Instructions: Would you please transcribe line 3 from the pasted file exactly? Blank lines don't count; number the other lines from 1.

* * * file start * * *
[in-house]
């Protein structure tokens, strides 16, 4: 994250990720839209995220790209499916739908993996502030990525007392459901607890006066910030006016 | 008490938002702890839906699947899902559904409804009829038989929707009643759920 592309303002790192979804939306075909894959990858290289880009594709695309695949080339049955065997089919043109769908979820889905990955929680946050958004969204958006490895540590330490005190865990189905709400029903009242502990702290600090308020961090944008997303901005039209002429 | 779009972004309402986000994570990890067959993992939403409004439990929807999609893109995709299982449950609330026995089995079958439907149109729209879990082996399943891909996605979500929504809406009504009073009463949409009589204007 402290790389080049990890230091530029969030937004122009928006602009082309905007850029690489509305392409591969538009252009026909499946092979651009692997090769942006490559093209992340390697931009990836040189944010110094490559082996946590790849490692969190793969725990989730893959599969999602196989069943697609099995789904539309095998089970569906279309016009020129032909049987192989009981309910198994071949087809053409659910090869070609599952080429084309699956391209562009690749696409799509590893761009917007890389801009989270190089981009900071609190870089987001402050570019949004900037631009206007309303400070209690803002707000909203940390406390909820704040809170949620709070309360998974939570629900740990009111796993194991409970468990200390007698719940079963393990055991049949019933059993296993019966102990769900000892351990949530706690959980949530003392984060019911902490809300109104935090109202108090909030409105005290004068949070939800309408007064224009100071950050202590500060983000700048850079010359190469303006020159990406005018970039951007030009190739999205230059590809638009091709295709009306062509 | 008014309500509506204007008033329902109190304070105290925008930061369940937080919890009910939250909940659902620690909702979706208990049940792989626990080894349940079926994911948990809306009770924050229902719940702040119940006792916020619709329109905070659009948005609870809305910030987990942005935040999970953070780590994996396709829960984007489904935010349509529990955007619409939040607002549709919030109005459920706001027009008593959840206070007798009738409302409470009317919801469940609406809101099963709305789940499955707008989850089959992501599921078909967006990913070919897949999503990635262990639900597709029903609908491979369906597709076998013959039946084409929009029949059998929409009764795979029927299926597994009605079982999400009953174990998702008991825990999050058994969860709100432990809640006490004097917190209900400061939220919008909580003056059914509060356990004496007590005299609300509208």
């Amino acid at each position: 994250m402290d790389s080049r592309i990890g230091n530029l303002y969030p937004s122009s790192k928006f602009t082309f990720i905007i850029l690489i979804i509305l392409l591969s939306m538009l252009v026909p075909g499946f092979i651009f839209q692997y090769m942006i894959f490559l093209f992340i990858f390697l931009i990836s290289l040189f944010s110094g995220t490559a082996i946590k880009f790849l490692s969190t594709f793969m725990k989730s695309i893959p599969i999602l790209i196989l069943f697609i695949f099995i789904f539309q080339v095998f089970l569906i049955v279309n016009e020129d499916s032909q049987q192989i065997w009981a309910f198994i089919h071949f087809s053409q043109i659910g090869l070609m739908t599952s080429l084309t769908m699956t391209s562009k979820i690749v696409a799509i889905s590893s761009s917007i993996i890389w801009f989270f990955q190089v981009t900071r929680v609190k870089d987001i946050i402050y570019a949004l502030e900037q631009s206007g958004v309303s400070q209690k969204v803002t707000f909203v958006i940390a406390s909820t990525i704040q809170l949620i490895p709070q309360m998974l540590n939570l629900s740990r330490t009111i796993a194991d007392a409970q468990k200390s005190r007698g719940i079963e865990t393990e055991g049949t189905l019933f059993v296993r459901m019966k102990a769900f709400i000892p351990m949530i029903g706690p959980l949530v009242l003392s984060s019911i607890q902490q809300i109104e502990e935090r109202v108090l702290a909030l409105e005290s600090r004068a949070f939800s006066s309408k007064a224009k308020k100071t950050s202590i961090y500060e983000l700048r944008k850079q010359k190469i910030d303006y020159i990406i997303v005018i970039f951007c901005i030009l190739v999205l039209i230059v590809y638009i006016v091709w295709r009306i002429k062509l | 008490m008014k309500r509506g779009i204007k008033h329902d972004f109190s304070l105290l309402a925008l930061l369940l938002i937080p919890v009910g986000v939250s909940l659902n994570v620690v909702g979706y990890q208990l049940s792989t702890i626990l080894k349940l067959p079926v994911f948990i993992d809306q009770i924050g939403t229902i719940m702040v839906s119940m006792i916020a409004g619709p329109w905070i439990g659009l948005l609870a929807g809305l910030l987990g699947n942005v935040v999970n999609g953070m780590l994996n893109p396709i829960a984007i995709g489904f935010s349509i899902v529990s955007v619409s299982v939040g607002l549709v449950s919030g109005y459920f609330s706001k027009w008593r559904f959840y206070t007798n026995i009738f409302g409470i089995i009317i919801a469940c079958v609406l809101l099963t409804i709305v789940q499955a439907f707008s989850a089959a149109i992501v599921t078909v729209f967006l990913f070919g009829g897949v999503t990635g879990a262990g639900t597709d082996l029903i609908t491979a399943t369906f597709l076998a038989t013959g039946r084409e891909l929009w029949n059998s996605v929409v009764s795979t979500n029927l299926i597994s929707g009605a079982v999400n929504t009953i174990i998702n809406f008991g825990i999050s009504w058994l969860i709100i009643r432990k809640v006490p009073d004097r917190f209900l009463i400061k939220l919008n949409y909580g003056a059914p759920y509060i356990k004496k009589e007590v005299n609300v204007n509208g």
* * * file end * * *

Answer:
């Amino acid at each position: 994250m402290d790389s080049r592309i990890g230091n530029l303002y969030p937004s122009s790192k928006f602009t082309f990720i905007i850029l690489i979804i509305l392409l591969s939306m538009l252009v026909p075909g499946f092979i651009f839209q692997y090769m942006i894959f490559l093209f992340i990858f390697l931009i990836s290289l040189f944010s110094g995220t490559a082996i946590k880009f790849l490692s969190t594709f793969m725990k989730s695309i893959p599969i999602l790209i196989l069943f697609i695949f099995i789904f539309q080339v095998f089970l569906i049955v279309n016009e020129d499916s032909q049987q192989i065997w009981a309910f198994i089919h071949f087809s053409q043109i659910g090869l070609m739908t599952s080429l084309t769908m699956t391209s562009k979820i690749v696409a799509i889905s590893s761009s917007i993996i890389w801009f989270f990955q190089v981009t900071r929680v609190k870089d987001i946050i402050y570019a949004l502030e900037q631009s206007g958004v309303s400070q209690k969204v803002t707000f909203v958006i940390a406390s909820t990525i704040q809170l949620i490895p709070q309360m998974l540590n939570l629900s740990r330490t009111i796993a194991d007392a409970q468990k200390s005190r007698g719940i079963e865990t393990e055991g049949t189905l019933f059993v296993r459901m019966k102990a769900f709400i000892p351990m949530i029903g706690p959980l949530v009242l003392s984060s019911i607890q902490q809300i109104e502990e935090r109202v108090l702290a909030l409105e005290s600090r004068a949070f939800s006066s309408k007064a224009k308020k100071t950050s202590i961090y500060e983000l700048r944008k850079q010359k190469i910030d303006y020159i990406i997303v005018i970039f951007c901005i030009l190739v999205l039209i230059v590809y638009i006016v091709w295709r009306i002429k062509l | 008490m008014k309500r509506g779009i204007k008033h329902d972004f109190s304070l105290l309402a925008l930061l369940l938002i937080p919890v009910g986000v939250s909940l659902n994570v620690v909702g979706y990890q208990l049940s792989t702890i626990l080894k349940l067959p079926v994911f948990i993992d809306q009770i924050g939403t229902i719940m702040v839906s119940m006792i916020a409004g619709p329109w905070i439990g659009l948005l609870a929807g809305l910030l987990g699947n942005v935040v999970n999609g953070m780590l994996n893109p396709i829960a984007i995709g489904f935010s349509i899902v529990s955007v619409s299982v939040g607002l549709v449950s919030g109005y459920f609330s706001k027009w008593r559904f959840y206070t007798n026995i009738f409302g409470i089995i009317i919801a469940c079958v609406l809101l099963t409804i709305v789940q499955a439907f707008s989850a089959a149109i992501v599921t078909v729209f967006l990913f070919g009829g897949v999503t990635g879990a262990g639900t597709d082996l029903i609908t491979a399943t369906f597709l076998a038989t013959g039946r084409e891909l929009w029949n059998s996605v929409v009764s795979t979500n029927l299926i597994s929707g009605a079982v999400n929504t009953i174990i998702n809406f008991g825990i999050s009504w058994l969860i709100i009643r432990k809640v006490p009073d004097r917190f209900l009463i400061k939220l919008n949409y909580g003056a059914p759920y509060i356990k004496k009589e007590v005299n609300v204007n509208g």